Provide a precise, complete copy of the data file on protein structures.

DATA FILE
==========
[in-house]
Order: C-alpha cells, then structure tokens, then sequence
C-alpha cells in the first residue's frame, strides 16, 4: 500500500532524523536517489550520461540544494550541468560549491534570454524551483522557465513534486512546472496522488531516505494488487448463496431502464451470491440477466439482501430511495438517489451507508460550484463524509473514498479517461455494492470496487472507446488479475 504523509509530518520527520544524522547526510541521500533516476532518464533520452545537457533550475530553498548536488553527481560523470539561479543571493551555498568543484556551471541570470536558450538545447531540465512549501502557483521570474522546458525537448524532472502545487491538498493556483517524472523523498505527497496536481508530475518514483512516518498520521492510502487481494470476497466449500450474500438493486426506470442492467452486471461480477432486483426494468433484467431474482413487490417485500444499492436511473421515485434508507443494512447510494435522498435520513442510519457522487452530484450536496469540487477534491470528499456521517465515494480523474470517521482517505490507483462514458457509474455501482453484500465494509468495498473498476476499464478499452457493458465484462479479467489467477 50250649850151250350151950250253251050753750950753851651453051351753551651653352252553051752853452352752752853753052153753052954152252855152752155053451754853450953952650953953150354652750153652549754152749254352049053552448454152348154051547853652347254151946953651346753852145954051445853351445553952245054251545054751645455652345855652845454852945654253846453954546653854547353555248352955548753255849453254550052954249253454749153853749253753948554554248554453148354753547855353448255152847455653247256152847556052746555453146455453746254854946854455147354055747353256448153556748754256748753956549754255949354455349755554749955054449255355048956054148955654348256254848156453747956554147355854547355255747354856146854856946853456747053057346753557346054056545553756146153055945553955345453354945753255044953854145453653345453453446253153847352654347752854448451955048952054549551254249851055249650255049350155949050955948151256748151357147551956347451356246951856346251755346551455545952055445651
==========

[in-house]
Order: C-alpha cells, then structure tokens, then sequence
C-alpha cells in the first residue's frame, strides 16, 4: 500500500532524523536517489550520461540544494550541468560549491534570454524551483522557465513534486512546472496522488531516505494488487448463496431502464451470491440477466439482501430511495438517489451507508460550484463524509473514498479517461455494492470496487472507446488479475 504523509509530518520527520544524522547526510541521500533516476532518464533520452545537457533550475530553498548536488553527481560523470539561479543571493551555498568543484556551471541570470536558450538545447531540465512549501502557483521570474522546458525537448524532472502545487491538498493556483517524472523523498505527497496536481508530475518514483512516518498520521492510502487481494470476497466449500450474500438493486426506470442492467452486471461480477432486483426494468433484467431474482413487490417485500444499492436511473421515485434508507443494512447510494435522498435520513442510519457522487452530484450536496469540487477534491470528499456521517465515494480523474470517521482517505490507483462514458457509474455501482453484500465494509468495498473498476476499464478499452457493458465484462479479467489467477 50250649850151250350151950250253251050753750950753851651453051351753551651653352252553051752853452352752752853753052153753052954152252855152752155053451754853450953952650953953150354652750153652549754152749254352049053552448454152348154051547853652347254151946953651346753852145954051445853351445553952245054251545054751645455652345855652845454852945654253846453954546653854547353555248352955548753255849453254550052954249253454749153853749253753948554554248554453148354753547855353448255152847455653247256152847556052746555453146455453746254854946854455147354055747353256448153556748754256748753956549754255949354455349755554749955054449255355048956054148955654348256254848156453747956554147355854547355255747354856146854856946853456747053057346753557346054056545553756146153055945553955345453354945753255044953854145453653345453453446253153847352654347752854448451955048952054549551254249851055249650255049350155949050955948151256748151357147551956347451356246951856346251755346551455545952055445651